The Secret Sauce for Courtroom Victory

The past few weeks of sports have delivered some incredible highs and lows.

Like millions of other fans, I stayed awake into the early morning hours, captivated by the cliffhanger ending of Game 7.

Harry Caray calls Game 7

(I’m not crying… You’re crying!)

I guess I’ve been a Cubs fan since I was a little kid.

We lived near McHenry, Illinois and my dad loaded up the van with all of the neighborhood kids to take us to Wrigley Field.

I still remember walking into the stadium and experiencing everything for the first time.

The sights, the smells, the excitement leading up to the game… It was a great memory.

It was the first baseball stadium I’d ever been in, the first major sporting event I’d ever been to, and I loved it.

I fell in love with baseball.

My parents were even cool enough (and patient enough) to take me to a Dairy Queen near Chicago where we waited in line for HOURS so I could get Dave Kingman’s autograph. (Keep in mind, this was back around 1979, when he made the All-Star team and was the NL home run leader – he was a rock-star and a living legend!)

Yup, I loved baseball.

But then, something odd happened.

In 1994, they cancelled the World Series because the players went on strike.

They turned their back on me (and millions of other fans), so I turned my back on them.

Other than going with my family to see a game in Yankee Stadium before they moved into their new stadium (my dad and my brothers have been Yankees fans their entire lives, so it was a great experience), I doubt I’ve watched even a dozen games (including Wednesday’s World Series finale) in the past twenty years.

It makes me sad to write that, because I used to care so much about baseball.

But once trust is broken, it’s almost impossible to regain it.

Compare baseball’s level of trust to the level of trust created by the person in the next sporting story.

On the other end of the emotional spectrum, in September we heard the sad news that golfing legend Arnold Palmer had passed away.

Arnold Palmer was a legend.

My interest in golf started when I was in 3rd or 4th grade, after we moved to Florida. We lived near Palm Beach Gardens ("The Golf Capital of the World"), so I saved my allowance, bought a starter set (only 5 clubs: 9W, 7W, 5W, D, Putter!) and got the chance to join my dad on some of the best golf courses in the country.

The lucky thing about living near the PGA Championship Course is that I had the opportunity to see some of the best golfers in the world. I saw the 1983 Ryder Cup, and I got to walk the course following golf legends like Jack Nicklaus, Tom Watson, and Gary Player.

But Arnold Palmer was different.

When Palmer was playing, you could tell at an instant which hole was at, because there were more crowds following him than any of the other players.

They called it "Arnie’s Army."

It didn’t matter whether he was leading or trailing…

He always had a crowd.

That’s because people loved him.

In one chance encounter, I quickly found out why.

I was probably 11 years old, and watching the players warm up at the driving range. As they finished up and walked out the practice area, I would ask for autographs. This was before celebrity "selfies," and almost everyone was kind enough to sign my little autograph book.

As one of the players finished, I asked him for an autograph.

He brushed me off.

And it wasn’t just a brush offf… It was rude enough that other people took notice.

One of the people who noticed was a fellow player on the practice tee.

From behind me, I heard a kind voice say, "I wouldn’t mind signing your autograph book, if you’d like."

When I turned around, it was Arnold Palmer.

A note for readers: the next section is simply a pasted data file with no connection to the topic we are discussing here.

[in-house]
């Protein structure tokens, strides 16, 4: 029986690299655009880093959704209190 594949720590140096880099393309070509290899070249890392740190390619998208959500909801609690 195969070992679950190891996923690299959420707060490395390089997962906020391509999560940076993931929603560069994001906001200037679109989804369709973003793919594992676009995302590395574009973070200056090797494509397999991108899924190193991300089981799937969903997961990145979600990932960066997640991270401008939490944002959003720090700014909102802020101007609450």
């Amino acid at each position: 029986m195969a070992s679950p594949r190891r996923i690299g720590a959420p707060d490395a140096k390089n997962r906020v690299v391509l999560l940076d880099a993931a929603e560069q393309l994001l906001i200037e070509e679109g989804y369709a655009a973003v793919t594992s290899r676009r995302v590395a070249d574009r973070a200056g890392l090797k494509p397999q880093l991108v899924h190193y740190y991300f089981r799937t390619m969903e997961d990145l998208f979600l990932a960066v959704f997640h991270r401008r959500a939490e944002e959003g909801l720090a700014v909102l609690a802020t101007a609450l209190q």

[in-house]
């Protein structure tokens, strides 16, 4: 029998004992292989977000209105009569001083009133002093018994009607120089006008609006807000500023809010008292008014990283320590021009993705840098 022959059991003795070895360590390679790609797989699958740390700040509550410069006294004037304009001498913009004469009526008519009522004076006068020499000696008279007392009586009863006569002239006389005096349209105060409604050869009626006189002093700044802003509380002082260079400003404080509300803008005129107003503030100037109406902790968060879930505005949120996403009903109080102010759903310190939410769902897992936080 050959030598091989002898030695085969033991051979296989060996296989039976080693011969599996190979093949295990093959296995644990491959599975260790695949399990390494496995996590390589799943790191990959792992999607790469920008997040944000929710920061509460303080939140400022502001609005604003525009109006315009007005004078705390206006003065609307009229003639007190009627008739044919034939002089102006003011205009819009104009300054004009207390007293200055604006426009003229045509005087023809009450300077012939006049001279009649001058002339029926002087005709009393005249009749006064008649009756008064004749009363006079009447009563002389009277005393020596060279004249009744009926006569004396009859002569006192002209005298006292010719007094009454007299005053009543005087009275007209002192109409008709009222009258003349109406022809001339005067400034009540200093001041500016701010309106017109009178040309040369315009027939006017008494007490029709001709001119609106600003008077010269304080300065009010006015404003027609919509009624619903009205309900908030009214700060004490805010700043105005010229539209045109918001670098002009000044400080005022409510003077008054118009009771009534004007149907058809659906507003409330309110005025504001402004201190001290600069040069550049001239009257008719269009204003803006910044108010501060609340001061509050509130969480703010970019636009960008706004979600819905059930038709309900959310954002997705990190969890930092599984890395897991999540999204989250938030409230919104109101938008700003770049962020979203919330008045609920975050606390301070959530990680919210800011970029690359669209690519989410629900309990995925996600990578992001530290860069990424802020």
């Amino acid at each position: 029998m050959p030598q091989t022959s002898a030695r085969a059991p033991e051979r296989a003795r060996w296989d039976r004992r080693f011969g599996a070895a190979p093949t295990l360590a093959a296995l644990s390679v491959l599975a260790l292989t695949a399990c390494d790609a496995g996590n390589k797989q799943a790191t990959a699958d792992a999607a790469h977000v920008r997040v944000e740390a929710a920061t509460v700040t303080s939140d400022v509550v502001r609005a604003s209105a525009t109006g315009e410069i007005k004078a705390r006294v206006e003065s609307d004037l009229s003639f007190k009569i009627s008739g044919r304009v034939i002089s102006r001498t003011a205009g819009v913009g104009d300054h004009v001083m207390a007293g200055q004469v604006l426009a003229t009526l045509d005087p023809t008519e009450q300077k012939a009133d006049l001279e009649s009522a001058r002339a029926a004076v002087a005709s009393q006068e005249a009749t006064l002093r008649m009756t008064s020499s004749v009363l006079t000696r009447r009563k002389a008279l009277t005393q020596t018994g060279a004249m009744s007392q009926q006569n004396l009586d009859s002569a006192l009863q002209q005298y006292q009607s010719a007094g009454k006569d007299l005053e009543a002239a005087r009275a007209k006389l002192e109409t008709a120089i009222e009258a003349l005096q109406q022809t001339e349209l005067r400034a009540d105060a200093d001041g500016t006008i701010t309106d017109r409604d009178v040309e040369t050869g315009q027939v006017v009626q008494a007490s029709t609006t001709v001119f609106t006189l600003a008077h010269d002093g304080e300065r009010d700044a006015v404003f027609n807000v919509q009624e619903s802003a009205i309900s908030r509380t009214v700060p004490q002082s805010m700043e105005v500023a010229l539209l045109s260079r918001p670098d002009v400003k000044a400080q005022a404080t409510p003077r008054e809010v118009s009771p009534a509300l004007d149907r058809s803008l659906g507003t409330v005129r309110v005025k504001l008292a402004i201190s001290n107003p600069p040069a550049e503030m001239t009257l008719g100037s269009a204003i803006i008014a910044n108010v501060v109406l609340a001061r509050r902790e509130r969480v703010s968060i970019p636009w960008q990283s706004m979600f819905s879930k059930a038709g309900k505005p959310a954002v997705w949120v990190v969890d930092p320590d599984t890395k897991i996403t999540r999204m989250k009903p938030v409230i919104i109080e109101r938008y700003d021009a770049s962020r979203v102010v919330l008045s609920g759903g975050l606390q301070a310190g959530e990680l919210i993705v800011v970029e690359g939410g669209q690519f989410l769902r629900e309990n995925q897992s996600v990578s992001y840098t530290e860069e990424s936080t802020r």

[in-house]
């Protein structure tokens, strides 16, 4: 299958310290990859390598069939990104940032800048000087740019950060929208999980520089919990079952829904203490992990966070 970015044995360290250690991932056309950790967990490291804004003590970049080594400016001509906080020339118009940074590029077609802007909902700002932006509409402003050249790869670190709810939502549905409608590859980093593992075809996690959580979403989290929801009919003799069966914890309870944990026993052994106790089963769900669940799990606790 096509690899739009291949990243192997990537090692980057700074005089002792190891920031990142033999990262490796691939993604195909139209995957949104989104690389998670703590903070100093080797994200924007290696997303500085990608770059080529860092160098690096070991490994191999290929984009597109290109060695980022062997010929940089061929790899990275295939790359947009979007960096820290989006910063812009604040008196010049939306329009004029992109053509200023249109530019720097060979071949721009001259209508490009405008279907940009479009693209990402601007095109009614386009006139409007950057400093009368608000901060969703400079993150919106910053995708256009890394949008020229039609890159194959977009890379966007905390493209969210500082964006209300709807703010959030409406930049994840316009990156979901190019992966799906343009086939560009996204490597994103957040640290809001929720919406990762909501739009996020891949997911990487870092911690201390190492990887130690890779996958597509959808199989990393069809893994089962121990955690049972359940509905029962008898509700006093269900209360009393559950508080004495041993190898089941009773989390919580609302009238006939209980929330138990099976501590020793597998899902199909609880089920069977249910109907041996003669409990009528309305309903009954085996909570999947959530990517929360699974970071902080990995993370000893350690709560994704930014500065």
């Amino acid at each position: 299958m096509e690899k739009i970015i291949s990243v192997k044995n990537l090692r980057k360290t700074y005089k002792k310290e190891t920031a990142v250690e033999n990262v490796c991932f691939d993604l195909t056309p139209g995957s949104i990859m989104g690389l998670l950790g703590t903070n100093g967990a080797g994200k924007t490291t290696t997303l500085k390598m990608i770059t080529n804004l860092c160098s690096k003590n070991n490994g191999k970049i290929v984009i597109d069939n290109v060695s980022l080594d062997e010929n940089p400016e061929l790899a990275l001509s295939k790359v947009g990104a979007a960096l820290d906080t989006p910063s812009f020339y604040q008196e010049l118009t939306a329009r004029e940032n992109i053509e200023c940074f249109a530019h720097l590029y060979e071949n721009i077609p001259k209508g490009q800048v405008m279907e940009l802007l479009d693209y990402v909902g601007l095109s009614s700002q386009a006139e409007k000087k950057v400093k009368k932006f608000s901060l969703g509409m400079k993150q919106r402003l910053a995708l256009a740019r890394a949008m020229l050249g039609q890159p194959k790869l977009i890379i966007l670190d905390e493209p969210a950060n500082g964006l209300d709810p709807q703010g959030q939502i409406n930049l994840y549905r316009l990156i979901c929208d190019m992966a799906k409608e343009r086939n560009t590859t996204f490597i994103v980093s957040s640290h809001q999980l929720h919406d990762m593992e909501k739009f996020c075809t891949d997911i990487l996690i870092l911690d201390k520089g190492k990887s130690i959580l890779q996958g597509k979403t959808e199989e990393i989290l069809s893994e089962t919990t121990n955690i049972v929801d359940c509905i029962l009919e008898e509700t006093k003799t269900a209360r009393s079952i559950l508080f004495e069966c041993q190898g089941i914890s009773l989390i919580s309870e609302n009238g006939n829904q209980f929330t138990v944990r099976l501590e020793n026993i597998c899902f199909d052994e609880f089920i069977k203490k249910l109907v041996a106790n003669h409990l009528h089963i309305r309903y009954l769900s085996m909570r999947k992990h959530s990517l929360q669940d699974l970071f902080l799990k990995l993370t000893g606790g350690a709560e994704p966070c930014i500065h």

THE Arnold Palmer!

I was awestruck.

He was bigger than life, and when he signed my autograph book, he made me feel like the most important person on the planet.

That entire encounter probably took all of 15 seconds, but it’s been indelibly etched in my mind for these past 30+ years.

But there’s nothing unique about that experience. I bet he probably had encounters like that every day of his life, touching people in some small way, making them feel important and special.

That’s why he had "Arnie’s Army" and that why he was so celebrated.

That’s why the other golfer, despite his fame and his skill, never enjoyed the types of crowds or the legacy that Palmer did.

(There’s no need to mention the other golfer’s name, but don’t worry, it wasn’t any of the ones I’ve mentioned in this article.)

The Trial Lawyer Lesson

If you’re still reading, you’re probably going, "Those are nice stories, but so what? Where’s the tip that helps me become a better trial lawyer?"

Here it is:

To win the jury, you must earn (and keep) their trust.

Your ability to persuade jurors never relies solely upon your courtroom skills.

You can practice your opening statements, examinations, and closing arguments until you’ve honed them to a fine edge.

You can work with your witnesses until they have the oratory skills of Cicero.

But if jurors don’t trust you, or if they don’t trust your witness, you won’t win.

(Remember Aristotle and the ol’ logos, pathos, and ethos trilogy?!?)

At the beginning, jurors don’t trust you…

Other lawyers don’t trust you…

Even your own client might not trust you.

Trust can be difficult to earn, but if you are the type of person who is trustworthy, if you’re the type of person who radiates character, then you can earn their trust.

You can’t fake it – you’re either trustworthy, or you’re not.

(Think about that for awhile… If you’re not happy with your answer, you might want to change a few things in your life).

But even if you’re trustworthy, and even if you earn the jurors’ trust, you will lose it in an instant with a misrepresentation or a stupid mistake, so be careful with what you say and mindful of how you say it.

Be honest, be trustworthy, and keep the jurors’s trust. That’s the secret sauce to persuasion.

What image are you projecting?

Trial Lawyer First Impressions

Image matters.

It’s not just what you do, it’s how you do it, and how you convey your image to the public.

For example, let’s talk about the hotel/motel industry. At its core, the industry is based upon a simple premise: you give us your money, we’ll give you a temporary place to stay.